• Animals;
  • biodiversity;
  • connectivity;
  • isolation;
  • matrix;
  • patch


Aim  Connectivity is a key determinant of the distribution and abundance of organisms and is greatly influenced by anthropogenic landscape modification, yet we lack a synthetic perspective on the magnitude and extent of matrix effects on connectivity. We synthesize results from published studies to understand the importance of matrix effects on fragmented animal populations.

Location  Global.

Methods  We conduct a meta-analysis of 283 fragmented populations representing 184 terrestrial animal taxa to determine the strength of matrix composition effects on the occurrence and abundance of animals in fragmented habitat.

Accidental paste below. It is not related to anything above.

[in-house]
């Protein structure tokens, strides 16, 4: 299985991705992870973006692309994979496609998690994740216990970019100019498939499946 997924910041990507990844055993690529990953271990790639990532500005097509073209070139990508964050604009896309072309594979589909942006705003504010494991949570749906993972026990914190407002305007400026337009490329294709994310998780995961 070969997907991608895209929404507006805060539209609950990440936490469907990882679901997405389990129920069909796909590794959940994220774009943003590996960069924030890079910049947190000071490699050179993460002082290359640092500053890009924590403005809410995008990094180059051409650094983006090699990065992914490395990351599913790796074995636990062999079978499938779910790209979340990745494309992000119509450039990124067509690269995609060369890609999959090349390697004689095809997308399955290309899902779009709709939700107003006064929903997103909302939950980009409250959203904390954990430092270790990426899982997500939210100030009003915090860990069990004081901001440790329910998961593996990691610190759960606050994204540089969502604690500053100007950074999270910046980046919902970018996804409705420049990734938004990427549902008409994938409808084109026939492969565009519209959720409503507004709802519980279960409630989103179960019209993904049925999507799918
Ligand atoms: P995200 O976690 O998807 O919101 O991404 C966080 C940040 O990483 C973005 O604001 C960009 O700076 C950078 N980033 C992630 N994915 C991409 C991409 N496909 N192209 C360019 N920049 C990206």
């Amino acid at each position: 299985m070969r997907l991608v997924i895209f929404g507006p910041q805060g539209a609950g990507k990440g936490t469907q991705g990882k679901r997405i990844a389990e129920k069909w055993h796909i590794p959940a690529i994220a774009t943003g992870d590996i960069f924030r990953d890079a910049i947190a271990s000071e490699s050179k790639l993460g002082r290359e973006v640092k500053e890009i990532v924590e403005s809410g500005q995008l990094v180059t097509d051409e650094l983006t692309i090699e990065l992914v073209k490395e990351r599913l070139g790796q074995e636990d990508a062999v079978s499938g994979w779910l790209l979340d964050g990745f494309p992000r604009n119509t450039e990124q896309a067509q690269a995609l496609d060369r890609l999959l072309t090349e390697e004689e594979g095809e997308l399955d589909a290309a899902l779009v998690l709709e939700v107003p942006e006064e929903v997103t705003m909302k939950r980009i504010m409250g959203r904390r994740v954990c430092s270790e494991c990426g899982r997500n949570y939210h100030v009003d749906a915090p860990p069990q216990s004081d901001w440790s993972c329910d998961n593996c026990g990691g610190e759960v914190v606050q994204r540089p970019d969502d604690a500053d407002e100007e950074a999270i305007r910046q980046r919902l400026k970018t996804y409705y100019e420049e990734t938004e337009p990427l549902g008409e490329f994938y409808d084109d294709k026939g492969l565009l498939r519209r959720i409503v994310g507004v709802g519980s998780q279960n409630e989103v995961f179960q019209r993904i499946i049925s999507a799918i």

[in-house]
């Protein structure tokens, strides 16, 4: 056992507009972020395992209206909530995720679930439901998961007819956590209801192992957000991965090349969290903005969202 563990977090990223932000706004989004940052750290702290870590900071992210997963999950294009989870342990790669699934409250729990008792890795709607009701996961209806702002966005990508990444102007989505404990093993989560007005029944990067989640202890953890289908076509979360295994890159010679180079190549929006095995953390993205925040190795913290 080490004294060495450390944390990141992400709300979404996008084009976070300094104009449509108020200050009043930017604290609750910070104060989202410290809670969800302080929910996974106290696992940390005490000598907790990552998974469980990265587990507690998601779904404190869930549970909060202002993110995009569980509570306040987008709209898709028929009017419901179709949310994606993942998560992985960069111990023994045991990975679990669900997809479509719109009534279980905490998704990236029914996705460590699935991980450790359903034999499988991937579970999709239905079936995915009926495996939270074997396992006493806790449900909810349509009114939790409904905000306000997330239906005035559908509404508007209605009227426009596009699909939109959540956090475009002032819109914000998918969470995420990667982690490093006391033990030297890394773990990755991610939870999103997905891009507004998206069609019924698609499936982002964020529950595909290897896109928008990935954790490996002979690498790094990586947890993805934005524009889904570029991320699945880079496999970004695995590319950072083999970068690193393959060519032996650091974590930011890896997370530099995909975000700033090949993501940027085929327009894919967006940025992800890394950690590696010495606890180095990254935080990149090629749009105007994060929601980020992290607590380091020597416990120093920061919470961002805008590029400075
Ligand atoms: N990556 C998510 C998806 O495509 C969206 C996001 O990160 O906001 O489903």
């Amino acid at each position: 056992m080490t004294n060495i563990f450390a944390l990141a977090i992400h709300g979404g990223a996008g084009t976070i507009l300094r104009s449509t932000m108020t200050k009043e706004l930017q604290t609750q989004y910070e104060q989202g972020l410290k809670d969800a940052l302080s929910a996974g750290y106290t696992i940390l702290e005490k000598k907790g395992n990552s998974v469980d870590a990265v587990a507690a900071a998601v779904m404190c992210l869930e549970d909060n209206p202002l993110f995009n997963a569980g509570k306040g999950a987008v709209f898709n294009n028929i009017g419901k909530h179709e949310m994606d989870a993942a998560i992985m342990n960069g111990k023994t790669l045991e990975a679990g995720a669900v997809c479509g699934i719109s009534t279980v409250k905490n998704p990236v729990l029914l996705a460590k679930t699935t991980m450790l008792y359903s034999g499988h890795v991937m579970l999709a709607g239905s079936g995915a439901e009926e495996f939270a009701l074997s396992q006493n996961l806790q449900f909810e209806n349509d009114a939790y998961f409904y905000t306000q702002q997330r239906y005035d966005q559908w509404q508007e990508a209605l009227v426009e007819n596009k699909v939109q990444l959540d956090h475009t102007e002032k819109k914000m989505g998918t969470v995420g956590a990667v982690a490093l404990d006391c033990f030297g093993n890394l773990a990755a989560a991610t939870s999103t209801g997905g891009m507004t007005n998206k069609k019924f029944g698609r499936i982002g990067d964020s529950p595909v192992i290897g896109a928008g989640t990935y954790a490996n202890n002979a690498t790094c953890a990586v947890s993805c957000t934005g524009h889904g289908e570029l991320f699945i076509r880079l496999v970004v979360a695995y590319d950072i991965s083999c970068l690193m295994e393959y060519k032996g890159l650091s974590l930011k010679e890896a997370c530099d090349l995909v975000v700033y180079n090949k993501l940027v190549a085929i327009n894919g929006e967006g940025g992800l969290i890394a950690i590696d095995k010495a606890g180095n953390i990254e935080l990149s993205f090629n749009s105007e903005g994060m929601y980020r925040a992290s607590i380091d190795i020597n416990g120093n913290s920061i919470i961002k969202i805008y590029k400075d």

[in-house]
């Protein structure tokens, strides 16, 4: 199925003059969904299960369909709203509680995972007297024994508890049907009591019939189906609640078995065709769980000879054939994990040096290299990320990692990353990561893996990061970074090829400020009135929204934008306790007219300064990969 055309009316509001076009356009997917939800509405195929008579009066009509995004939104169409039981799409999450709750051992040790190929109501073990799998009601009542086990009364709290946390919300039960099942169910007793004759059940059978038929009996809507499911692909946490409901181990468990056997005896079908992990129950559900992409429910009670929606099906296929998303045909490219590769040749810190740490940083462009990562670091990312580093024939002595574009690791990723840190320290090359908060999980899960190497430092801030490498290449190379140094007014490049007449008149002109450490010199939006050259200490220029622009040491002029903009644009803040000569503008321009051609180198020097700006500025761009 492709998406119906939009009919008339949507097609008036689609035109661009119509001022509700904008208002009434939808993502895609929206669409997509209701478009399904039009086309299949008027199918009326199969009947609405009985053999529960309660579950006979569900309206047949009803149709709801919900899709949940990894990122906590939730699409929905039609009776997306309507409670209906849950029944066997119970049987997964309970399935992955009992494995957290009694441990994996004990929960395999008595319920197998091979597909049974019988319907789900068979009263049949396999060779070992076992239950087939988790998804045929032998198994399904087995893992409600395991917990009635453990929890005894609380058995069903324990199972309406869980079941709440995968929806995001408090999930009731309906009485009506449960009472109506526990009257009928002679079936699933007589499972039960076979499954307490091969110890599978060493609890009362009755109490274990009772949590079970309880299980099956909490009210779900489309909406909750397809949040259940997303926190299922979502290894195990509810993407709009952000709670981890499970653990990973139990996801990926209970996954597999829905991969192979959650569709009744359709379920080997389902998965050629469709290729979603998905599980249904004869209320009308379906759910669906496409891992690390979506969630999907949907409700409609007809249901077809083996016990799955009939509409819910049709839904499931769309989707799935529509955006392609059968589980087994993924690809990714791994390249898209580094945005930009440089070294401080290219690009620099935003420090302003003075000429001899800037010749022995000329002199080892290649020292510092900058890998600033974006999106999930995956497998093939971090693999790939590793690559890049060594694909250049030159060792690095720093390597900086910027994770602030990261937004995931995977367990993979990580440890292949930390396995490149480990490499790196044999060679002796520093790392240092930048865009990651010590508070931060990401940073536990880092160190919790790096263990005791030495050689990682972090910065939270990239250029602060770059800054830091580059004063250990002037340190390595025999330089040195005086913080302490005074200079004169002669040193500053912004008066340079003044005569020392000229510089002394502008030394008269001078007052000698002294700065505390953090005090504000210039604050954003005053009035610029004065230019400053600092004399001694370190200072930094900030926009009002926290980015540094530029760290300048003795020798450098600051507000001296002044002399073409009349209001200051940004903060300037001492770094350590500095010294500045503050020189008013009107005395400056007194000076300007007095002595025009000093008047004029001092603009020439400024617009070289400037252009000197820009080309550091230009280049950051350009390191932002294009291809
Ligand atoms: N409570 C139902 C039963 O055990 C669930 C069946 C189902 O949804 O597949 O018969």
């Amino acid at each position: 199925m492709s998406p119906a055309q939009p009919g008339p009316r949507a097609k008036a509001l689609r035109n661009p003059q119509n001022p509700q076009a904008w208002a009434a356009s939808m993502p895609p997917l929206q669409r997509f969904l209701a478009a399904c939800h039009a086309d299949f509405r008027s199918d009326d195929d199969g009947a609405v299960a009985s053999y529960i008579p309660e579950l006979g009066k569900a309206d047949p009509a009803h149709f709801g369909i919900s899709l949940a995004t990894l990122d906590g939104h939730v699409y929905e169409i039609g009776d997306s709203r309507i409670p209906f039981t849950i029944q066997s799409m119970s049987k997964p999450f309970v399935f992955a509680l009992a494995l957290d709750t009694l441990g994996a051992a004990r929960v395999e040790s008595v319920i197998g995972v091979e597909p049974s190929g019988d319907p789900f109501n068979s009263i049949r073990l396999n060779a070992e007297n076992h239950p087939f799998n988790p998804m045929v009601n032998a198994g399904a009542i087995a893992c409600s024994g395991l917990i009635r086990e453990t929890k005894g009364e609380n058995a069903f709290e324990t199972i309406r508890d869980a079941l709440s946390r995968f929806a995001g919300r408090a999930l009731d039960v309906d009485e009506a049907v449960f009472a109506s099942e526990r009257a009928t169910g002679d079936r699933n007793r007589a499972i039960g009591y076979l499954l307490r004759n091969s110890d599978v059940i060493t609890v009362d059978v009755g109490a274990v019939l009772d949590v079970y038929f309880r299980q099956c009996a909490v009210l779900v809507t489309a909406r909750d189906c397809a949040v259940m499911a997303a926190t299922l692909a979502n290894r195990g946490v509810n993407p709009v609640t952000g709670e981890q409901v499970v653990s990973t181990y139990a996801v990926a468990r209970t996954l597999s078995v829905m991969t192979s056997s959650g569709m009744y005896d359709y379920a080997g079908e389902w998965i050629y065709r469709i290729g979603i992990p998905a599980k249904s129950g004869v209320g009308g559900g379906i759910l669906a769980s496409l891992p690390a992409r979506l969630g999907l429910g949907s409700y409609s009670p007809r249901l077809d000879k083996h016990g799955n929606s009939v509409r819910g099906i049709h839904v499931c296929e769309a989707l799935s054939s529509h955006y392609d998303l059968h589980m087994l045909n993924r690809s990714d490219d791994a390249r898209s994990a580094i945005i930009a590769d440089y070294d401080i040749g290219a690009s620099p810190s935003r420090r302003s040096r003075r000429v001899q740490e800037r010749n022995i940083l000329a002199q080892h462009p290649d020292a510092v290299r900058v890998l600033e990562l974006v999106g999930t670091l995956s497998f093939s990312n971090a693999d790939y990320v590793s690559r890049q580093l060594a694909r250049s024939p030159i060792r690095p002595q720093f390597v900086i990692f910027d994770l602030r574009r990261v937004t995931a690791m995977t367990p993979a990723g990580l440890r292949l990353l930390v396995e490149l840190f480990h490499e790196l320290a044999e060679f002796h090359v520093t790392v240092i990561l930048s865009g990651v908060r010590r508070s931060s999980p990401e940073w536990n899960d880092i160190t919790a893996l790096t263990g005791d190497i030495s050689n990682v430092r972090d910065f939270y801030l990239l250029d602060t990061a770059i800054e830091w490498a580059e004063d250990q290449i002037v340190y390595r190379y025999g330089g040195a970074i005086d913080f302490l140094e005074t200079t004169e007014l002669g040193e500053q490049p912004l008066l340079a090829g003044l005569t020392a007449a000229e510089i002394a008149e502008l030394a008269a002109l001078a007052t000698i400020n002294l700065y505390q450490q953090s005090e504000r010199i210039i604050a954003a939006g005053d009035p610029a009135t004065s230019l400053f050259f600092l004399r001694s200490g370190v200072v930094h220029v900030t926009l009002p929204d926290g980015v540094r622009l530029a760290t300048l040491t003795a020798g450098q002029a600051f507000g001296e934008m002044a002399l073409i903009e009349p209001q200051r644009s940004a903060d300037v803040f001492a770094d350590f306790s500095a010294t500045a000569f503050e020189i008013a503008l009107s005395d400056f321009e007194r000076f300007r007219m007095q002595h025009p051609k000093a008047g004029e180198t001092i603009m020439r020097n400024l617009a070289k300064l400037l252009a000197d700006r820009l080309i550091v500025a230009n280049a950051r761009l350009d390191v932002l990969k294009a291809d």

Results  Studies that use data on matrix composition report greater effects on abundance and occupancy of fragmented populations than studies that define connectivity without regard to the surrounding matrix (i.e. ‘binary’ studies that describe only characteristics of patch habitat).

Main conclusions  Our findings underscore that conservation strategies must consider the importance of matrix habitat, have important implications for metapopulation and metacommunity paradigms, and provide direct large-scale, multi-taxa evidence that matrix habitat is an important driver of ecological dynamics in heterogeneous landscapes.